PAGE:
Check out the latest batch of weekly answers…
1) Howland got close with the type of hard-nosed, gritty players he initially recruited (Eastern style mentally/physically tough players) but couldn’t get over the hump against teams like Florida and win it all. However, the one-and-dones have burned him and left the program in tatters. Seems a Faustian Bargain — to get the players you need to get over the hump, you have to agree to the prospect of them leaving in a year or two. What is Howland to do? Does he go back to the type of players he recruited at Pitt and settle for defensive toughness over offensive power, or does he recruit the type of talent a name like UCLA attracts, and become a finishing school for the pros and cater to kids attending school to get into the NBA rather than to win a title in four years? – BruinInSeattle
It’s always a balance. ALWAYS. You win with a combination of potential NBAers and simply great college basketball players. I don’t think any average basketball fan would have expected Afflalo, Mbah a Moute, Hollins, etc. to have so much success in the NBA. People thought they were just great college players. The goal is to have some of both,
2) Will Kai Forbath handle kickoffs next year? I have heard whispers that that was a consideration in his return for his senior year. – Anonymous
I would be very surprised if Jeff Locke didn’t continue with kickoffs. He was outstanding last season.
3) Can we expect the Bruin coaches to move any other players to full back? Moreover, can we expect any players move to defensive tackle? – Anonymous
Quite frankly, I’d be surprised if Coleman didn’t turn into that Moline hybrid Neuheisel told me about. Very surprised. Too early to tell on defensive tackle – need to see how the new guys do at the position in spring ball.
4) Do you believe Micah Kia will be given a legitimate shot at starting at left tackle? Same question for Sean Sheller. – Anonymous
Completely depends on Nik Abele’s progress.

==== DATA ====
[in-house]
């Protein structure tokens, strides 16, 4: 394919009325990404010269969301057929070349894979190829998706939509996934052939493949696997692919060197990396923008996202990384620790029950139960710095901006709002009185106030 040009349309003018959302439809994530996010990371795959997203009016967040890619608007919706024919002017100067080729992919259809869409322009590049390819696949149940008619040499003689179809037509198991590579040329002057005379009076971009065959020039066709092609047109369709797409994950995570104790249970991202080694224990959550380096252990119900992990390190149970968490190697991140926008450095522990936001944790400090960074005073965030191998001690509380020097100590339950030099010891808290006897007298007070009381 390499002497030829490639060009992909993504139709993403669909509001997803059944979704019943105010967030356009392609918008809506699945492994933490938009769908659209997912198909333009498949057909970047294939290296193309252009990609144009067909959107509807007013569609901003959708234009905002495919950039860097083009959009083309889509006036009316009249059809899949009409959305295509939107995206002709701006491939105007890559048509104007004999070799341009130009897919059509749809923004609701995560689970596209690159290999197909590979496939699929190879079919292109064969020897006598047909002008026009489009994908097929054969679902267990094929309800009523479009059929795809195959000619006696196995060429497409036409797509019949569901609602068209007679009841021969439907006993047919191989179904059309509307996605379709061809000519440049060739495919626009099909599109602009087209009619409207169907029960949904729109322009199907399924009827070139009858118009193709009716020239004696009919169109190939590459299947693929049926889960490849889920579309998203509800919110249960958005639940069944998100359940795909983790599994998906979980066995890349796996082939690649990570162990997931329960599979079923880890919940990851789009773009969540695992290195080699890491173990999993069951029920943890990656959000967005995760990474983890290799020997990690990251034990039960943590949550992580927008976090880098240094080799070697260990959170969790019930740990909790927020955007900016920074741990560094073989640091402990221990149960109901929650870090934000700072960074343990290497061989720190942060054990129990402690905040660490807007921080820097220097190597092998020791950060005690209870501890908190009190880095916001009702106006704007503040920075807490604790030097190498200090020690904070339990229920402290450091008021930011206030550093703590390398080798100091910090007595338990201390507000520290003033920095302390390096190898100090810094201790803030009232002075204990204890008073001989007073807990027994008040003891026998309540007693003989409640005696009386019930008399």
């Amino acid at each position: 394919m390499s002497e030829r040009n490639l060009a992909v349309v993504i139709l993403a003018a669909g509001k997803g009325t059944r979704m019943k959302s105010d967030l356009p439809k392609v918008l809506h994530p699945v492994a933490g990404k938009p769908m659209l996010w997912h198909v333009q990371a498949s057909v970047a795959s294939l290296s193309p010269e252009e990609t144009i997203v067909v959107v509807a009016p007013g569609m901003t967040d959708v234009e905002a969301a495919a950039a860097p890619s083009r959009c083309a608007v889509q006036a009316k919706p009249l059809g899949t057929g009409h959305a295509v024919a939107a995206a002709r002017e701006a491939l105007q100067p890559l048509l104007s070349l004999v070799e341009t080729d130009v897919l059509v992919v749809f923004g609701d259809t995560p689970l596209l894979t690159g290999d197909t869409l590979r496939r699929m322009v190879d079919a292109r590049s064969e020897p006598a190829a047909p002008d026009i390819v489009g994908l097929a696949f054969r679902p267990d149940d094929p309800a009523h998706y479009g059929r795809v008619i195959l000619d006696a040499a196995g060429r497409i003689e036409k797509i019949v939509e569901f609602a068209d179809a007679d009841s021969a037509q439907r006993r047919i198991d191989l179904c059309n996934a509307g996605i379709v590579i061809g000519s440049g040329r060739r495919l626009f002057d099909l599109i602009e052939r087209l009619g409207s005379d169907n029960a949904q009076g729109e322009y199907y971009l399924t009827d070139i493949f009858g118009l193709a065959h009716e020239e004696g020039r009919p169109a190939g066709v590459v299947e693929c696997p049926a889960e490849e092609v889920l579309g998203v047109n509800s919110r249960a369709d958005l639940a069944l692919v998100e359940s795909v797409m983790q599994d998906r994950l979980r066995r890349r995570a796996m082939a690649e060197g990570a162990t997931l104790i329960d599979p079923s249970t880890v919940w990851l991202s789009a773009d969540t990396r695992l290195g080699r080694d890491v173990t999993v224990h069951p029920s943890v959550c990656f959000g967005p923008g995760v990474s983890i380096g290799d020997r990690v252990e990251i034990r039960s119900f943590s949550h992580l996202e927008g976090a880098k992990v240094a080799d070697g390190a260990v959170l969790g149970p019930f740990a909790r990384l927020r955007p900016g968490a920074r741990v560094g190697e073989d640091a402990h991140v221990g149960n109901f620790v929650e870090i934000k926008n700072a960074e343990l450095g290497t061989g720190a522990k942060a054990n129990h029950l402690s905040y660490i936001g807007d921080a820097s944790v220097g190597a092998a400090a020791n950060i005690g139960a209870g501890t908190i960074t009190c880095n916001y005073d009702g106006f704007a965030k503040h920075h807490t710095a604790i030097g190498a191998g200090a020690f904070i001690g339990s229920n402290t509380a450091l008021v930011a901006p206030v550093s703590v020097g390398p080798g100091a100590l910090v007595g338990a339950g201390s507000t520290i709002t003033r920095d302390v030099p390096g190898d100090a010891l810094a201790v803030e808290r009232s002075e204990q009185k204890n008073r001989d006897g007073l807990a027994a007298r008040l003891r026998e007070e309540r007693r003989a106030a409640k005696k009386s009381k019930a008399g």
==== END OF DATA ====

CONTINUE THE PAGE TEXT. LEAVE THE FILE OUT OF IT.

5) There are two things wrong (in my mind) with the two big college sports, football and basketball. College football needs the type of tournament this years March Madness has been all about — Cinderella teams knocking off the higher ranked teams and allowing for at least the possibility of a Boise State or Hawaii winning it all…rather than the old boys network it has been since the invention of the BCS. College basketball, on the other hand, has been relegated to the farm league of the NBA, with major teams drafting up talent from the minor leagues when they need players. How do you solve each situation — for football, how do you implement a playoff system while retaining the grandeur of the bowls, and for college basketball, how do you keep it viable and programs stable with kids staying in school for four years while accommodating those who don’t want to go to college and need to go on to their given trade (in this case, basketball) when they are ready? – BruinInSeattle
I feel like doing the trivia round like Billy Madison. Glad you didn’t ask me about business ethics. To answer the first part: Simple – make the bowl games tournament-style. I think a four-team playoff is ideal; it only adds one extra game, and an eight-team tournament is just too much. There aren’t eight teams in the country who I think can make a tangible excuse for being the best team. But Alabama, Texas, TCU, Boise State and Cincinnati could’ve all claimed to be No. 1. That’s five schools, but that’s what makes it interesting. No matter what, someone’s unhappy.
For the second part: I institute a two-and-done rule, with the unintended result of players simply growing more attached to their teams and their teammates. I’m not saying hundreds of players will stay because they like study hall. But some will. Plus, it makes players question where they’d want to spend two years, and not just one season and done in April to prepare for the draft.